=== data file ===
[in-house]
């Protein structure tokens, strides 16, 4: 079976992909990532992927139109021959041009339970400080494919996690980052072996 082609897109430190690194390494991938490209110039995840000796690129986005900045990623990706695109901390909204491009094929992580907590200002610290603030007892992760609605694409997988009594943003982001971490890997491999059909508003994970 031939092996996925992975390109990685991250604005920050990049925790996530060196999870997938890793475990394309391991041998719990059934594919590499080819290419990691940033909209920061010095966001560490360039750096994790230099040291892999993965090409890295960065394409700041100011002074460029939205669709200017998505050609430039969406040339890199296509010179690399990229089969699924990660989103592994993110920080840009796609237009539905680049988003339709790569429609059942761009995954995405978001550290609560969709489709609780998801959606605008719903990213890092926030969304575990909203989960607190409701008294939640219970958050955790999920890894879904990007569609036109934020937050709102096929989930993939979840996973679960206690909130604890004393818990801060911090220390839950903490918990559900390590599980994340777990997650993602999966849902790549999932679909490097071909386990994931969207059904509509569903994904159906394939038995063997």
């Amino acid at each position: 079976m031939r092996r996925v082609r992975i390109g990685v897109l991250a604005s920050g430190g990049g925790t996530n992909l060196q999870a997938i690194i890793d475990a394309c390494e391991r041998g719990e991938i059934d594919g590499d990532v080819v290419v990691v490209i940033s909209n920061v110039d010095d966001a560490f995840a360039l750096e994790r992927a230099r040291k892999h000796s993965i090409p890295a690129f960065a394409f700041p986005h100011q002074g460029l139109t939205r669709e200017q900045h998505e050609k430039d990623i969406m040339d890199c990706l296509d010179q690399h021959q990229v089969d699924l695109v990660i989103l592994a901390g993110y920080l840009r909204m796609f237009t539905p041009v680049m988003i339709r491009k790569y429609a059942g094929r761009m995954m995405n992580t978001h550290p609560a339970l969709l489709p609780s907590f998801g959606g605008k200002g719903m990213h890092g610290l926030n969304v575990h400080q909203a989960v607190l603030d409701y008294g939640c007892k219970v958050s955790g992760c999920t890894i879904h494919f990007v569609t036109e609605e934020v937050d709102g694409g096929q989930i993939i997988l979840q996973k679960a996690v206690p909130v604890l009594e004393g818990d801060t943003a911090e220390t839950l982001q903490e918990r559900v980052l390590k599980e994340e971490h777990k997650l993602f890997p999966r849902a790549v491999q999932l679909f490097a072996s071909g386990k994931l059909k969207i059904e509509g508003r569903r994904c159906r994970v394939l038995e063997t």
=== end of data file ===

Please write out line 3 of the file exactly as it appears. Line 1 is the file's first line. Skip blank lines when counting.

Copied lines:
């Amino acid at each position: 079976m031939r092996r996925v082609r992975i390109g990685v897109l991250a604005s920050g430190g990049g925790t996530n992909l060196q999870a997938i690194i890793d475990a394309c390494e391991r041998g719990e991938i059934d594919g590499d990532v080819v290419v990691v490209i940033s909209n920061v110039d010095d966001a560490f995840a360039l750096e994790r992927a230099r040291k892999h000796s993965i090409p890295a690129f960065a394409f700041p986005h100011q002074g460029l139109t939205r669709e200017q900045h998505e050609k430039d990623i969406m040339d890199c990706l296509d010179q690399h021959q990229v089969d699924l695109v990660i989103l592994a901390g993110y920080l840009r909204m796609f237009t539905p041009v680049m988003i339709r491009k790569y429609a059942g094929r761009m995954m995405n992580t978001h550290p609560a339970l969709l489709p609780s907590f998801g959606g605008k200002g719903m990213h890092g610290l926030n969304v575990h400080q909203a989960v607190l603030d409701y008294g939640c007892k219970v958050s955790g992760c999920t890894i879904h494919f990007v569609t036109e609605e934020v937050d709102g694409g096929q989930i993939i997988l979840q996973k679960a996690v206690p909130v604890l009594e004393g818990d801060t943003a911090e220390t839950l982001q903490e918990r559900v980052l390590k599980e994340e971490h777990k997650l993602f890997p999966r849902a790549v491999q999932l679909f490097a072996s071909g386990k994931l059909k969207i059904e509509g508003r569903r994904c159906r994970v394939l038995e063997t």